In which I travel halfway around the world in order to have a 95-year-old tell me she doesn’t like my outfit. The day started with pigeons loving on each other outside my window, and continued with a three-hour train ride to Craiova, where my grandma and my old lizard live. 97 and 95 respectively, the two are sisters 👯 who live together and quarrel every day. Right now, for example, my old lizard is trying to watch TV and grandma, who can’t hear a thing, asks her every 2 minutes is it isn’t maybe time for them to go to bed. Why bedtime needs to be a synchronized experience I have no clue.
As for me, all the clothes I brought with me on the trip, including my beautiful green dress from Tangerine, have been declared by the old lizard to be fit for the circus. Grandma doesn’t really care what I wear, but she did ask me about 50 times what I ate, also told me about 50 times that I need to come back home from where I live, which according to her is “at the ass of the world,” and that I better do so before she dies. I expect a lot of creative discussions of death tomorrow.
I developed a little routine on my walks through the city. I like to eat covrigi in two different places (and if you don’t know what they are, you need to read my first novel, Dogs with Bagels, and its follow-up, Lost Path to Solitude). I buy my first covrig at University Square. I ask for a sesame seed one, and the lady serving me, always the same one, gives it to me with an attitude like I’m wasting her time. My second covrig is more expensive: it has sunflower seeds on it, and as I eat the fresh tender dough, the seeds fall into the paper bag. I love fishing them out and eating them later. I like to sit on a park bench enjoying the second covrig. My friends, the pigeons, come to investigate, but I don’t share my treat. In my defense, they are fat and well cared for and I often see people feeding them.
This all is very pleasant, but to keep things interesting, tonight I went to an art auction. It was quite exciting, the room abuzz with energy. They auctioned off contemporary Romanian paintings, some by artists I was familiar with. The most expensive one went for € 50,000. The room was full of bidders, then some bids came in from online or over the phone. It felt good to be part of it, to soak up the energy. But my favorite was my walk home. I’ve always loved Bucharest at night. All the covrig stands were closed, except for one, which seemed very lively. I resolve to try it soon.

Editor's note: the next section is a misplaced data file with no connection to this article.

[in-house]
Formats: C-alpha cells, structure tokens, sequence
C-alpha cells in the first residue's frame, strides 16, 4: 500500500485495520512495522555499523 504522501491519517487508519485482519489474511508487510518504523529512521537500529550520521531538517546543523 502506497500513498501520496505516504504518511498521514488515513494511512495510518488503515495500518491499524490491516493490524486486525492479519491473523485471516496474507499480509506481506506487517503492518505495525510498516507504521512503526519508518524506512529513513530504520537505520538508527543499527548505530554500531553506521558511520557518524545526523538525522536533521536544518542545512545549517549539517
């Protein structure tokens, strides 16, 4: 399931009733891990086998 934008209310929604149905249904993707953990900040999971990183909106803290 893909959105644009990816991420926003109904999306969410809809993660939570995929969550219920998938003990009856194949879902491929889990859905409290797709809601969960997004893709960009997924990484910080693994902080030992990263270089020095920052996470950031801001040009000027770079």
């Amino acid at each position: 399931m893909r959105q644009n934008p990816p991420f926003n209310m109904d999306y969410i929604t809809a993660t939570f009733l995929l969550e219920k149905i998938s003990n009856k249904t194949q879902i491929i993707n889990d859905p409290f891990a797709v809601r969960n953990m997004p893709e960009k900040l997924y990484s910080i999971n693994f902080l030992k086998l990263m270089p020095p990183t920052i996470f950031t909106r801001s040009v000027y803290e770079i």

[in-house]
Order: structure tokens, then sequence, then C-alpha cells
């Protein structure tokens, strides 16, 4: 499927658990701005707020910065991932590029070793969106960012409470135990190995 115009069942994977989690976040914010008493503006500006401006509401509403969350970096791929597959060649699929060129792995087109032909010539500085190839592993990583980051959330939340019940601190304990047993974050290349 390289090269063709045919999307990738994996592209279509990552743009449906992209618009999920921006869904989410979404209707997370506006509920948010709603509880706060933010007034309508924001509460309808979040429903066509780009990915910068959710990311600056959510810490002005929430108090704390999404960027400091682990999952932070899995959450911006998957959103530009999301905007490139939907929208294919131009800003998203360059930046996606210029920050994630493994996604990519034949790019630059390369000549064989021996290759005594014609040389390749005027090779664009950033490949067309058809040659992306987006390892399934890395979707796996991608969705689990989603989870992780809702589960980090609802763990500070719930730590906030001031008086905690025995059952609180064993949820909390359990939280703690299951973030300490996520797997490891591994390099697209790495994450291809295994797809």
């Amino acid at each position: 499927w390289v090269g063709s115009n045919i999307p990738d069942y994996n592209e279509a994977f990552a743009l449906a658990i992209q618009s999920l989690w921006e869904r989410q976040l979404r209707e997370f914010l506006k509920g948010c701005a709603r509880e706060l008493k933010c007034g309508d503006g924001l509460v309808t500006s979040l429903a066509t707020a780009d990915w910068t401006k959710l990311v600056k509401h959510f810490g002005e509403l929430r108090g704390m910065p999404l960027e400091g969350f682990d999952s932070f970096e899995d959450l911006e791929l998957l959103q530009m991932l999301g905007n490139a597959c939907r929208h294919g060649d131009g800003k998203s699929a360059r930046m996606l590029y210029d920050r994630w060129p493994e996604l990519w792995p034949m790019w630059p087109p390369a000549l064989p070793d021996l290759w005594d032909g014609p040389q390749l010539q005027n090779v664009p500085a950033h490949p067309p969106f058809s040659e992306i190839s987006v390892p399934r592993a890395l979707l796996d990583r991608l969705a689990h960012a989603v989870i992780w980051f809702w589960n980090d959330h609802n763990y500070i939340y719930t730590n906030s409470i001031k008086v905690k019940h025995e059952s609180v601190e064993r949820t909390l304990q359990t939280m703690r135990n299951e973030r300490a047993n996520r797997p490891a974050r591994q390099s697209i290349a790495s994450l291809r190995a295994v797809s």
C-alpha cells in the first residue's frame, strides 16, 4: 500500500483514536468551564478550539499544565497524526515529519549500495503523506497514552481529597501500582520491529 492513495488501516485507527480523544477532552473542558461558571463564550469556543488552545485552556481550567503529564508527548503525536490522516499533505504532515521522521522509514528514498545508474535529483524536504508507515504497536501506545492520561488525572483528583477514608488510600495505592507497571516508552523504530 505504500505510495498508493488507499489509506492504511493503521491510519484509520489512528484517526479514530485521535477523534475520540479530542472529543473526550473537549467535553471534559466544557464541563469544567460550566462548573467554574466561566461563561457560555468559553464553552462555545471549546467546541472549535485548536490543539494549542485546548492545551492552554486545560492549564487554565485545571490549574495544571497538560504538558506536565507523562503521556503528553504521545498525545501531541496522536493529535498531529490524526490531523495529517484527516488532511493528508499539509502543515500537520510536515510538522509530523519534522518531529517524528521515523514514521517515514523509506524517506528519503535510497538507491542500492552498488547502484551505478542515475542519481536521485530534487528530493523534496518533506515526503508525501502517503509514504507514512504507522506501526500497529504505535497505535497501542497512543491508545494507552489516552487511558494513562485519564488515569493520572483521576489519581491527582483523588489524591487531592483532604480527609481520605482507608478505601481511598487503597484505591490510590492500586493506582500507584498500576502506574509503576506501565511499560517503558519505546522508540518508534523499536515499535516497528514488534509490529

Still obsessed with urban pigeons, I spent a long time today trying to take pictures of their shadows. I also took a long walk, went to my favorite bookstore, then later sat on a bench in the park. There I got to watch the pigeons some more. I also got to see a beautiful raven. It was perched on top of a fountain, a piece of dried bread in its beak, which it soaked in the water so it could eat it. Ravens are obviously very intelligent birds.
I also remembered that one of the houses by the park is part of my inspiration for The Adventures of Miss Vulpe. I can picture Louise’s parties in that house, and later Ana’s antics.
Today I bought watercolor paper. I also bought two absolutely ginormous bouquets of lilac. The whole house is scented with it. But it now seems irrelevant as everyone’s heartbroken about the fire at Notre Dame cathedral. I found a picture of it taken two years ago, during a very short trip to Paris, when I took a long walk at midnight. I have no pictures of it from this trip, when I only saw it in passing from the bus.
Today it rained. I still walked around to reconnect with the city – and also to get a little exercise. I saw some new books in bookstores, looked at what’s playing in theaters, went on a futile search for watercolor paper. Three of the stores I used to buy it from no longer sell anything I like. My dad said he’ll take me to an art supply place he knows of on Monday.
My favorite thing about my long rainy walk were the pigeons. I love urban pigeons, and the ones in Bucharest are fat, plentiful, and very vocal. I wonder if the rain upsets them.
I’m back in Bucharest and there are red tulips in every room of the house. They smell like spring. It wasn’t a very long journey, but I feel tired. I’m in the room facing the street, where I can hear the streetcars. I love the streetcars. My dad warned that they start up at 4:30 in the morning, but tangled up in my dreams, their sound is very sweet to me. The tulips on the credenza are so unbelievably beautiful and the whole room smells like them. I think I’ll sleep very well tonight.
My day started with coffee at the Plaza Athénée. It’s a special place for any serious Sex and the City fan, and one of my collectors actually got to spend her honeymoon there! How fabulous is that? Of course I had to go investigate, take pictures, stock up on inspiration, and paint.